Seven-year-old Alicia Lyding is deaf and uses hearing aids. While at school, she uses a device called a Phonak, which attaches to her aids and helps her hear her teacher clearly. When her elementary school was burglarized earlier this month, the school-provided Phonak devices were also taken.

The first grader was devastated. She told ABC13’s sister station, KABC, “I’m mad!”

One week ago, when ABC7 contacted the county’s sheriff’s office for information on the burglary, along with another one at a nearby church, Sgt. Ray Kelly jumped into action, offering to pay Alicia a visit in show of the department’s support for catching the person who took her Phonak. He and his colleagues rolled up to Alicia’s home to surprise her with a ride in a department vehicle, toys and a promise to do everything possible. Alicia was thrilled, especially because her mother, Meghan, says her daughter wants to be a “police girl” when she grows up.

While this could have very well been the end of the story, it was far from over.

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Professional creative sign-language performer brings ASL storytelling to SRJC

Hands spoke louder than words in the Newman Auditorium as a master American Sign Language (ASL) storyteller engaged the audience with poems and advanced signing techniques.

National Theatre of the Deaf graduate, Ian Sanborn broke down the steps to his artistic process through animated features that included facial expressions, body movement and rhythm. He shared his passionate through movement to an active, enthusiastic crowd of 40 Santa Rosa Junior College students, several of them deaf or hard of hearing.

After the event, Sanborn explained the numerous applications of creative storytelling through ASL documentaries, dramas and educational content. He believes that ASL students can learn to expand on traditional language through creative storytelling.

“Storytelling itself is universal,” Sanborn said. “I want [students] to know that ASL can be expressive in different kinds of ways.”

Sanborn has presented at Deaf West Theatre in North Hollywood, Calif., and directed several productions for the Little Theatre of The Deaf, which is part of National Theatre of the Deaf located in the West Hartford, Conn. Sanborn expresses his creative spirit online by demonstrating his theatre work and providing educational videos, primarily for children, who are deaf or hard of hearing.

On Monday, Sandborn demonstrated his mastery of theatrical ASL movements and classifiers. His gestures were amplified by his energy and enthusiasm, while also providing ASL words through graceful swaying of his arms.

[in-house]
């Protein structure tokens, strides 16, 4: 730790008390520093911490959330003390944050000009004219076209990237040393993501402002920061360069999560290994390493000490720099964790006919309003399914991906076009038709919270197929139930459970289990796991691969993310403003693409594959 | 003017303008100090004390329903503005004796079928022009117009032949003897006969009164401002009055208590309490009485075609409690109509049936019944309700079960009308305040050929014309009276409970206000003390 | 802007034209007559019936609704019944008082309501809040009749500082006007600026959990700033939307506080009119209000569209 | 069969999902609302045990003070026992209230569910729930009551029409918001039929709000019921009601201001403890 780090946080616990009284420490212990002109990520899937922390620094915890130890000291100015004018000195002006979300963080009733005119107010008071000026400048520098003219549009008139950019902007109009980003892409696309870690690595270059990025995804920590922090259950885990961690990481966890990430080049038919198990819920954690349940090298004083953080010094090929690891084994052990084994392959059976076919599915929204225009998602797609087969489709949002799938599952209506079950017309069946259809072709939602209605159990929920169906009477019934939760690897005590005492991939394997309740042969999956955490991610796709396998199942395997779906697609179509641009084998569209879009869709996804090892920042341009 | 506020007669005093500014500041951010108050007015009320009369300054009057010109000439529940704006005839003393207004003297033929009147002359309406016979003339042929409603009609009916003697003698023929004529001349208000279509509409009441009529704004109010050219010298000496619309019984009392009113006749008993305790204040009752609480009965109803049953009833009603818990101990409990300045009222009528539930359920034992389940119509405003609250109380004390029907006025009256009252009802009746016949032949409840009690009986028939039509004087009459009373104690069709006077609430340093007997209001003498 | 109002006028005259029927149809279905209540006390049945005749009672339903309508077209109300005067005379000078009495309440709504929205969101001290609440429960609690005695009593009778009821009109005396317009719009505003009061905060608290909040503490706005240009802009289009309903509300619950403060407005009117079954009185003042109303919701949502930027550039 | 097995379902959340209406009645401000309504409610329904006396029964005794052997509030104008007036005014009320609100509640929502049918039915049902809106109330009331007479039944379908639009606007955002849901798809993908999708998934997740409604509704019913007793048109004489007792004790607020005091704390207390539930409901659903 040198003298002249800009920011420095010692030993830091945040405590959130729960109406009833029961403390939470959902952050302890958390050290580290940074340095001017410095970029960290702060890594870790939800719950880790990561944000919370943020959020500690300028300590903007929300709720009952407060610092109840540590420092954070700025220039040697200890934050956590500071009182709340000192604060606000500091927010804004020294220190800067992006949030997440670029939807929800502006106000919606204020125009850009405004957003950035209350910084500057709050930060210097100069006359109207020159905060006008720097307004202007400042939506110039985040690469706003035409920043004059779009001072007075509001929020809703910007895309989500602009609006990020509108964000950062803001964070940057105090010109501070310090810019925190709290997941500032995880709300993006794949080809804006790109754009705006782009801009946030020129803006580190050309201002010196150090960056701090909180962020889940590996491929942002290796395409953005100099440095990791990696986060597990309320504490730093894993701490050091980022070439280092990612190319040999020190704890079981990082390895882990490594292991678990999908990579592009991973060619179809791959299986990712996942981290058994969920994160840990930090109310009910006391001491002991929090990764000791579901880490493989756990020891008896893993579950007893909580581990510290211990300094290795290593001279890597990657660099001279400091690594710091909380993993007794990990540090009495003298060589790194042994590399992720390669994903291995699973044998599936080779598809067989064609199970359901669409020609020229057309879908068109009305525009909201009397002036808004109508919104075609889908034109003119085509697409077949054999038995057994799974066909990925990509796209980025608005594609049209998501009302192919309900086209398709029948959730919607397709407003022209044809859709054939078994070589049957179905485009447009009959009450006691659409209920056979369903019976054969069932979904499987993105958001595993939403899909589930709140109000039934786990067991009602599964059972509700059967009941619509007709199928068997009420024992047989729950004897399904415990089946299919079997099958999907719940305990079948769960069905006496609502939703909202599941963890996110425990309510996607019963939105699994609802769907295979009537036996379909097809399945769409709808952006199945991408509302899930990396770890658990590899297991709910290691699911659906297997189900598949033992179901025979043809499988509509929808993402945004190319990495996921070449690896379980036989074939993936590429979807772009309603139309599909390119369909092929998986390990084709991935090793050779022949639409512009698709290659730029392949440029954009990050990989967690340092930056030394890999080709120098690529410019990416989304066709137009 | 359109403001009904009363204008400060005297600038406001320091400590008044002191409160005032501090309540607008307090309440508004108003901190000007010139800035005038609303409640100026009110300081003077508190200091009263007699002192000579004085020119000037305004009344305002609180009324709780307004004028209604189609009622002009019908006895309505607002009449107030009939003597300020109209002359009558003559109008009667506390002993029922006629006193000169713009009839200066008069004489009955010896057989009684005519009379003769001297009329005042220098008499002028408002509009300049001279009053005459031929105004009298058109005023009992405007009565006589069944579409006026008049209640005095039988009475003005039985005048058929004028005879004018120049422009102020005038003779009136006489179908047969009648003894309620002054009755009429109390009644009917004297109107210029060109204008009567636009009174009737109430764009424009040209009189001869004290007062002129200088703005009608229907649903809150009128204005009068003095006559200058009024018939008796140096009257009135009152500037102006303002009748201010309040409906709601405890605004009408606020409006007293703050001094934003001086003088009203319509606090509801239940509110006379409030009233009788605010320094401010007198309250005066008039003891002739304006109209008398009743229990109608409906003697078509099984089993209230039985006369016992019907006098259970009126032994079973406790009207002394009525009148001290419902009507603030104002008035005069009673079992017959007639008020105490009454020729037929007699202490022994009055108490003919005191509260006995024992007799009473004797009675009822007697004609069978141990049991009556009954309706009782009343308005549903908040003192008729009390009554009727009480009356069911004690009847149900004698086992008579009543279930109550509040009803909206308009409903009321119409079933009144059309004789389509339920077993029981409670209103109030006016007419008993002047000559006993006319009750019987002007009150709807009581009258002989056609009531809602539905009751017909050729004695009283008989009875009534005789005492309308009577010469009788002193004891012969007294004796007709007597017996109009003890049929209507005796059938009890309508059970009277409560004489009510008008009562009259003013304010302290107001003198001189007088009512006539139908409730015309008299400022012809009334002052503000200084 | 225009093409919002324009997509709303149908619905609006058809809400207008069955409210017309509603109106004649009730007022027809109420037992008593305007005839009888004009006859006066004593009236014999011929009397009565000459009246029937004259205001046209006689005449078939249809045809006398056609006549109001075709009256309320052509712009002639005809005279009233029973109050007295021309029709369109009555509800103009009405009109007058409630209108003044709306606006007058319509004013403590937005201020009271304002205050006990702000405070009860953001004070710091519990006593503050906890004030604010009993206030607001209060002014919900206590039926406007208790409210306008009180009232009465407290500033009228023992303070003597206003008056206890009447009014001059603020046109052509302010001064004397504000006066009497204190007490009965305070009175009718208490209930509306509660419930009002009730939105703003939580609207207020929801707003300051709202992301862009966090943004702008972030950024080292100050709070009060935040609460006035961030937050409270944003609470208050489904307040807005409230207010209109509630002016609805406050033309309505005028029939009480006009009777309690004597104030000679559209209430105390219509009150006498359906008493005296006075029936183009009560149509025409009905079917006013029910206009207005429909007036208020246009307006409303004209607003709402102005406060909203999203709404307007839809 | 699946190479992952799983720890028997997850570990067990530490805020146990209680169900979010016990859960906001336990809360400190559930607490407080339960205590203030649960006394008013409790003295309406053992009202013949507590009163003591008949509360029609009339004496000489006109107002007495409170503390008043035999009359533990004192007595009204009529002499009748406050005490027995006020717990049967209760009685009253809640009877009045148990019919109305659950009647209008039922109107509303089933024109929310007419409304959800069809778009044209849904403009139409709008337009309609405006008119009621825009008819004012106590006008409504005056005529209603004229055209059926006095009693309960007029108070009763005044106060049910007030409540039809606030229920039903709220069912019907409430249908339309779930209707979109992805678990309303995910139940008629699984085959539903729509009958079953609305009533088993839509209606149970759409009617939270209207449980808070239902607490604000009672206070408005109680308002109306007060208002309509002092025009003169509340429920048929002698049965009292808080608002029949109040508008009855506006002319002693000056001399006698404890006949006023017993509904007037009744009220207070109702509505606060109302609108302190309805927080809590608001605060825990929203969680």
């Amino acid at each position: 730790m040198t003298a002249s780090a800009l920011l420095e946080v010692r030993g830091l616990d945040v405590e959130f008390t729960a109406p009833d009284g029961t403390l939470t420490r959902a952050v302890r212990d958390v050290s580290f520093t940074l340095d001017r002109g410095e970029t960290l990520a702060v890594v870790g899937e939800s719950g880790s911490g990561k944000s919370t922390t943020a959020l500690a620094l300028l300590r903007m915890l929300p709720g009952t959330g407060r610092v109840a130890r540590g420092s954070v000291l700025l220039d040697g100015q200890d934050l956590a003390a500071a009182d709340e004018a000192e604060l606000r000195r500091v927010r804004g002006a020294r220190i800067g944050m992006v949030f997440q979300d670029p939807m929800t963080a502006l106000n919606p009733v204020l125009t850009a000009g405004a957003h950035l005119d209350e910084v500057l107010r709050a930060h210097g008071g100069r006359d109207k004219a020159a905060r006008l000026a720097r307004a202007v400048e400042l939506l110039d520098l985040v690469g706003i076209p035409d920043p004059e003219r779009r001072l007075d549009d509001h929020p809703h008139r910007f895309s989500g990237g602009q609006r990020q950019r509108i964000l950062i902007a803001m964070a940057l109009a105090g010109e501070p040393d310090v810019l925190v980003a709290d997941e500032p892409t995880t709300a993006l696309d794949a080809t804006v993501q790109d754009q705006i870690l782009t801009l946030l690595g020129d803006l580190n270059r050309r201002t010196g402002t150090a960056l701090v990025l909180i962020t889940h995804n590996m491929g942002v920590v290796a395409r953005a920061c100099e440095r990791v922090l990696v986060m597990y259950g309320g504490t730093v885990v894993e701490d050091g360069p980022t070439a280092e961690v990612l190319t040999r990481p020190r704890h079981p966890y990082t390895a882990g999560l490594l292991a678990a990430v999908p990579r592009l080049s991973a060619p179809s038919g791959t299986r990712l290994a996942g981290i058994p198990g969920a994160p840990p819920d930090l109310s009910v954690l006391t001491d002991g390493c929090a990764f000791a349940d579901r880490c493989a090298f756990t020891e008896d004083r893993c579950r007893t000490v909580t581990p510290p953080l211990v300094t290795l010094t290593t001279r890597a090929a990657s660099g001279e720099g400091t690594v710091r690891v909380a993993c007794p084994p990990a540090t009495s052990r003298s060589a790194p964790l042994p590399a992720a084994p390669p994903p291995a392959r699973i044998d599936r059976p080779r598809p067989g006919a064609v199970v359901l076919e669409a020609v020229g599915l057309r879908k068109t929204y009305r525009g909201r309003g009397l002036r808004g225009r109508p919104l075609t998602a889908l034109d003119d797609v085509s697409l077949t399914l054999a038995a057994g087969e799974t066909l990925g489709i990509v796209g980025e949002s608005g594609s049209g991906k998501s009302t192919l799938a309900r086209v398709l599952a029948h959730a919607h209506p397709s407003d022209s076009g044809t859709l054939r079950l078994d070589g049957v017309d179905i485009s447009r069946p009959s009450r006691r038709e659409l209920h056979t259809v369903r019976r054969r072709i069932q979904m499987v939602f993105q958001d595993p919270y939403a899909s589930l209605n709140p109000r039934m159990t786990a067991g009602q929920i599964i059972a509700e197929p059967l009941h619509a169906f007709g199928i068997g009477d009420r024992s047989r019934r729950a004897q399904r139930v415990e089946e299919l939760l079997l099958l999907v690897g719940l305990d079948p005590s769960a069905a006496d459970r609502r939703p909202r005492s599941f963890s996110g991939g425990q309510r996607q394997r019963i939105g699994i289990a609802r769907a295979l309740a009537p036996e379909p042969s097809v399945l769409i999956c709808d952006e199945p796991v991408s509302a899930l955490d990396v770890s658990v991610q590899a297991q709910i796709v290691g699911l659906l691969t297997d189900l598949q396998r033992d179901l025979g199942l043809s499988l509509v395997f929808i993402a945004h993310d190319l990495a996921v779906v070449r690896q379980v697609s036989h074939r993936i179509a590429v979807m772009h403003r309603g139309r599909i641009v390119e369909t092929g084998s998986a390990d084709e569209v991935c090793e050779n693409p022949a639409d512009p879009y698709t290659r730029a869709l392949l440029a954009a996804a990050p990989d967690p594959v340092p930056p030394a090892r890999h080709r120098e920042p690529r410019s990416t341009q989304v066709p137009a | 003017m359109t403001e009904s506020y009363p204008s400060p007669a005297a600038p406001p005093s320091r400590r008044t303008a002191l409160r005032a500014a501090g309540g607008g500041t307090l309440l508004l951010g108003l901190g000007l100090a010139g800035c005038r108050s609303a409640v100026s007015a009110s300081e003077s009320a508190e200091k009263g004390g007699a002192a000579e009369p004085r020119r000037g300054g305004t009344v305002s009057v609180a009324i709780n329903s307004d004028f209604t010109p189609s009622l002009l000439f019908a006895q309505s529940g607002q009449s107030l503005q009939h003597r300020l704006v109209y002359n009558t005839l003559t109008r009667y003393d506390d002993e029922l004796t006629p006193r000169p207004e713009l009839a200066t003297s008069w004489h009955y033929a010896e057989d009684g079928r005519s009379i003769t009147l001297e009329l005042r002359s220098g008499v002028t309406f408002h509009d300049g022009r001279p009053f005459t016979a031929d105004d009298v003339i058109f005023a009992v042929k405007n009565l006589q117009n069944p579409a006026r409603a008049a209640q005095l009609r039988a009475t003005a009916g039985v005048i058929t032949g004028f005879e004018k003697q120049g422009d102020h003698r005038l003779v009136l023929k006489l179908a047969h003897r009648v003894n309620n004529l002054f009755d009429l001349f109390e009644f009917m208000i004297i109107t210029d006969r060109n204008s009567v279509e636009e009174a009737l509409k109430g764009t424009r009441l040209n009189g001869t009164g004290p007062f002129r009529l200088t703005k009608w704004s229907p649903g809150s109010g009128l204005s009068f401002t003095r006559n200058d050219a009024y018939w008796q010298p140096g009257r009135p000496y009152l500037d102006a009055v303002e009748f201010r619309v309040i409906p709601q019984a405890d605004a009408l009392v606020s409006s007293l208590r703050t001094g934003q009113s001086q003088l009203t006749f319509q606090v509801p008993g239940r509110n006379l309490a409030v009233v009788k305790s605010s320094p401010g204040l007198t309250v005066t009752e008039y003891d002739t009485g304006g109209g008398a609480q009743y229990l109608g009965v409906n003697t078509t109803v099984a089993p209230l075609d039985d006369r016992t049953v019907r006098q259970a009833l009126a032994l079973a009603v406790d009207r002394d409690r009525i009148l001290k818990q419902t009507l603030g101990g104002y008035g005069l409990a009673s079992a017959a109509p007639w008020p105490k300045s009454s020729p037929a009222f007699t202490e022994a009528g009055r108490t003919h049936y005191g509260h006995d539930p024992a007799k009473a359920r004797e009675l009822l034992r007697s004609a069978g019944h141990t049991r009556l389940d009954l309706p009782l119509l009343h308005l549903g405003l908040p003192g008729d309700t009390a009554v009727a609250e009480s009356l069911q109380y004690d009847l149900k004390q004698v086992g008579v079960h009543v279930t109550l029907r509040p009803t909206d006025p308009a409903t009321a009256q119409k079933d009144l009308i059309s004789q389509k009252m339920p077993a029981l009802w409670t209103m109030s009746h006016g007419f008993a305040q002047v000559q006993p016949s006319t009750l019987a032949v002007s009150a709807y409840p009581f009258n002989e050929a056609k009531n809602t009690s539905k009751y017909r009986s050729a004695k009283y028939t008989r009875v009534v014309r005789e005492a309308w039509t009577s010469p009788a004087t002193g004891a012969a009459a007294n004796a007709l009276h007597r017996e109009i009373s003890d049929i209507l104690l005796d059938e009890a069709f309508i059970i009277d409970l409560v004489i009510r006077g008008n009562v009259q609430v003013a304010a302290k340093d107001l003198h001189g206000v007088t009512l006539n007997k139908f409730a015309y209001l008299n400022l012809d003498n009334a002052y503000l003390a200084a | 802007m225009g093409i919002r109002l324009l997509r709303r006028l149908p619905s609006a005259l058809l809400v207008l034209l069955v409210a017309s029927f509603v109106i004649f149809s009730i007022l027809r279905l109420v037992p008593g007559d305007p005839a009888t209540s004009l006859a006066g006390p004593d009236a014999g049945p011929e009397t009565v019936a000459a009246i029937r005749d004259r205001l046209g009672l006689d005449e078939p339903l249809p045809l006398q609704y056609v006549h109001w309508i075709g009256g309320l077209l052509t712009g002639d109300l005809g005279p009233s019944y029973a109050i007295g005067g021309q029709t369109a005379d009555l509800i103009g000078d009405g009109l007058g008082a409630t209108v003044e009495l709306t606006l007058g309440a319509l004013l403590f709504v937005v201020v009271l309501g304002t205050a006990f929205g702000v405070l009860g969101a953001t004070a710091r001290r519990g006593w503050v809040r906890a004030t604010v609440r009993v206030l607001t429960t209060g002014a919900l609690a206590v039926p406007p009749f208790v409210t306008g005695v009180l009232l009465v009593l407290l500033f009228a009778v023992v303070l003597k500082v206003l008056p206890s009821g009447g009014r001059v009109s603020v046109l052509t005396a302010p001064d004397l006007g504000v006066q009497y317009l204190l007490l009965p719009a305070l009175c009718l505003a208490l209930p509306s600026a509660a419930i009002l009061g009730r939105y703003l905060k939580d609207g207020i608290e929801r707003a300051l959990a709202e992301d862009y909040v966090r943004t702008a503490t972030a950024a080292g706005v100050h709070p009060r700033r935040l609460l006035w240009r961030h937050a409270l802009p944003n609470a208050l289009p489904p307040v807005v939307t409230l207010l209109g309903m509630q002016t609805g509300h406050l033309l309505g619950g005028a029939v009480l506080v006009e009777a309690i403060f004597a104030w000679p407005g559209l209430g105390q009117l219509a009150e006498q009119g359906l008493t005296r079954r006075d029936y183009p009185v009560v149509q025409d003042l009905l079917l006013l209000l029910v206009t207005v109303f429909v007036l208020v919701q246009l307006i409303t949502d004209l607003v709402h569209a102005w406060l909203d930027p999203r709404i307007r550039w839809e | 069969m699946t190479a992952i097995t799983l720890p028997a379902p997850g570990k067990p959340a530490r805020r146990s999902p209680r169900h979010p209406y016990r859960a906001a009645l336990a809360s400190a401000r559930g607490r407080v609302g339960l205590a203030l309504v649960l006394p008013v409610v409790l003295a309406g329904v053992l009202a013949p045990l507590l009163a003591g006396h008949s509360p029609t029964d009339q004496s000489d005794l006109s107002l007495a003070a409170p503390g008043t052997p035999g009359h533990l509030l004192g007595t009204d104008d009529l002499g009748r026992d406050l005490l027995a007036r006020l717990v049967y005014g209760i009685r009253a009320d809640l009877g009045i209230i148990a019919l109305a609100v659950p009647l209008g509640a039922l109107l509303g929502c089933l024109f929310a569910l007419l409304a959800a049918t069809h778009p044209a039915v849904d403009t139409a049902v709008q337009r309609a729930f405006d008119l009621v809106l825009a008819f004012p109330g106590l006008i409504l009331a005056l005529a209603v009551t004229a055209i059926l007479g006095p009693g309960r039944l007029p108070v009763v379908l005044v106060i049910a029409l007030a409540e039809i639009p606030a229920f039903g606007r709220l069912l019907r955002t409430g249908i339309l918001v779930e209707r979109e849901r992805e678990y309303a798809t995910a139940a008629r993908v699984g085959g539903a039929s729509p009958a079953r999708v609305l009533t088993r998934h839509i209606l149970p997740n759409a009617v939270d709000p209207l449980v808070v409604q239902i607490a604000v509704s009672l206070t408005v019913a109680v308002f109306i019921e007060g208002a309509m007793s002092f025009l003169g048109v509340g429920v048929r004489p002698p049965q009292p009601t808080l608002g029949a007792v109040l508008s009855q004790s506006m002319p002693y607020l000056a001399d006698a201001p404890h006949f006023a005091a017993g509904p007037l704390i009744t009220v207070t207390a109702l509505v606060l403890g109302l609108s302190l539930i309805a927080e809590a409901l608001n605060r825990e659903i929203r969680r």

Some of the stories provided required translation, but when he performed his poem “Leaves” no interpreter was required or necessary. The crowd fixated on his every move, unable to look away. Although there was sign-language subtext to the poem, his performance turned into a one-man play that captivated even the non-ASL attendees.

In “Leaves,” Sanborn told the story of a rabbit, birds and a developing tree. The unspoken narrative of the poem was the blossoming of this tree in spring, then transitioning through the seasons to lose its leaves to gusts of wind in the fall.

Some of Sanborn’s movements were so dramatic the audience was unable to hold back chuckles or full-on laughter. Sanborn’s control of the mood throughout the auditorium was clear.

“It was inspiring,” said ASL club president Marc Gonzalez-Martin. He said that Sanborn used ASL descriptions, known as classifiers, in a way that he had not been previously exposed to in class.

“I always saw classifiers as these really rigid things that you could use to tell stories, but now I see they’re more flexible,” Gonzalez-Martin said about what he learned from Sanborn.

Deaf studies major and ASL tutor Tyler O’Brien, 22, who was also one of four volunteers in Sanborn’s activity, commented about his experience at the event.

“I’ve watched a lot of Ian Sanborn’s stuff online — he posts a lot of stuff on his YouTube channel,” O’Brien said. “It was just amazing to see [him] in person and to participate in [his presentation].”

SRJC ASL student Cecilia Lopez, 20, was amazed by Sanborn’s performance and felt she learned a few things as well. She appreciated the uniqueness of the ASL-style poetry and said it resonated more with her than conventional poetry.

“I never really liked poetry — never really understood it — but with [ASL poetry] it’s more like storytelling and something I can actually enjoy,” Lopez said.

When asked what he likes most about his craft, Sanborn said it “keeps me young” and “has an impact on the audience.” He truly enjoys entertaining people while providing useful tools for ASL students.

“All of that training that I have now becomes beneficial to sign language, to the community and to students,” Sanborn said.

Sanborn explained how good it feels for him to express his passion with others. He described his inspiration to create and perform as a deep emotion that originates from within.

“I’m sharing from my heart, and what my heart has learned to create — what I showed today”

Sanborn has reached a notable audience through deaf community websites, and he continues to provide creative and educational videos to help deaf children and ASL students. His videos can be accessed on his YouTube channel here, or can be found by searching Ian Sanborn.